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A Monumental and Multicultural Task

A Monumental and Multicultural Task

Happy New Year! I hope everyone had a safe and happy holiday season and is looking forward to the spring semester. In what has become an annual tradition, we present to you in this first issue of the year “Emerging Scholars” edition. For the past five years, we have featured young scholars representing a variety of disciplines and institutions. Recognized for their innovative research, outstanding teaching and/or mentorship, those profiled have been recommended by colleagues, department chairs, university public information officers and others. After further research, review and debate, the editors of Diverse select 10 scholars from the numerous names submitted — not an easy task I might add.

Our longtime readers will notice the obvious difference in this annual edition — the diversity. As Black Issues In Higher Education, we primarily recognized Black scholars, but with our expanded focus, this group is truly multicultural.

I do not jest when I say that selecting the 10 scholars every year is difficult. There are a number of impressive, amazing, accomplished scholars in the academy who, considering their relatively young ages, have earned the respect of their colleagues. The scholars certainly earn our respect, as around this time every year those of us on staff begin to feel like underachievers! Do these scholars sleep, we ask? Aren’t there just 24 hours in a day?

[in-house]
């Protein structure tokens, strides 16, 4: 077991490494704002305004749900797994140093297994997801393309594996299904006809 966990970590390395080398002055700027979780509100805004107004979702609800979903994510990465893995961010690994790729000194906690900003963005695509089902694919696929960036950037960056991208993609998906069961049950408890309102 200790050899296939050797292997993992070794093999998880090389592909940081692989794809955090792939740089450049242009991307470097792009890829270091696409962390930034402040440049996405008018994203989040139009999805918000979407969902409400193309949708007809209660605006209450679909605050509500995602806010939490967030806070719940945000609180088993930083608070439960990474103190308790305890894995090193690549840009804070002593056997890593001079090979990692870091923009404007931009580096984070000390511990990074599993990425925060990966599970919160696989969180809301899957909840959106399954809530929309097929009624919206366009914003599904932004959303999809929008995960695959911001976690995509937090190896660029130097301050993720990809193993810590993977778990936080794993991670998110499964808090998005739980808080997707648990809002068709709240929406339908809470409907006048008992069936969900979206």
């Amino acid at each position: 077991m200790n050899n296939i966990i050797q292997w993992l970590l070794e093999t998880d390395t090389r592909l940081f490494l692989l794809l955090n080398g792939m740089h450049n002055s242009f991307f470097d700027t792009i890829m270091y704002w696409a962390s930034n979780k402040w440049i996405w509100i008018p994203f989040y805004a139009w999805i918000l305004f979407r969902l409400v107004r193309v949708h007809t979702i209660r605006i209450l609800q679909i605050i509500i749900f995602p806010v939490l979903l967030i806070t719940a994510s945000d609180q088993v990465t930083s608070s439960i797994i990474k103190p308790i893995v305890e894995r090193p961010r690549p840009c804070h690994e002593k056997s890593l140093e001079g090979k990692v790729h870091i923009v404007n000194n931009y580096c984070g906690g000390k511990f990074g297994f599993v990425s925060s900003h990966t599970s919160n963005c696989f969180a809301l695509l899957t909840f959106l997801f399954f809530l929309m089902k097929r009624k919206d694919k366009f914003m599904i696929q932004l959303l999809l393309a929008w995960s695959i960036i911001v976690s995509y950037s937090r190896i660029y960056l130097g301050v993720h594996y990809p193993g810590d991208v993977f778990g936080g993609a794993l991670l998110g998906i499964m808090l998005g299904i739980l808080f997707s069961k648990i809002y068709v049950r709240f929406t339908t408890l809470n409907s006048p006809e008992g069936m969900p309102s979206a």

These scholars obviously maximize their time, and are incredibly focused and determined. Regardless of your age, you’ll find this year’s scholars to be inspiring. The passion and enthusiasm they exude about their scholarship is contagious, making you realize how rewarding it is to love what you do.

No toiling away in isolation for these scholars. They want their research to have practical applications, and they believe that their work can and will enlighten and improve the lives of others.

We have a great lineup this year — from anthropology to neurobiology — this is an intriguing group. The neurobiologist who had the opportunity to join the renowned Alvin Ailey Dance Company, the higher education professor who initially preferred beaches to books, the law professor who graduated from high school with a 1.8 GPA — they don’t fit the stereotypes of the stuffy scholar.

The fact that we don’t all graduate at the top of our class or know what our career path will be at age 10 and yet still can go on to publish several books or conduct groundbreaking research means that we’re constantly evolving.

Sometimes our paths are unexpected and unplanned; we are inspired and influenced by our family, friends and mentors. The scholars’ individual stories highlight that there is no correct prescription and exact roadmap for “success.” What you need, however, seems to be heavy doses of perseverance, self-confidence and passion. A deep well of energy would help, too!

We hope you enjoy reading this edition, and if there’s a scholar you would like to nominate for 2007, it’s never too early to send me an e-mail at [email protected].

Hilary Hurd Anyaso

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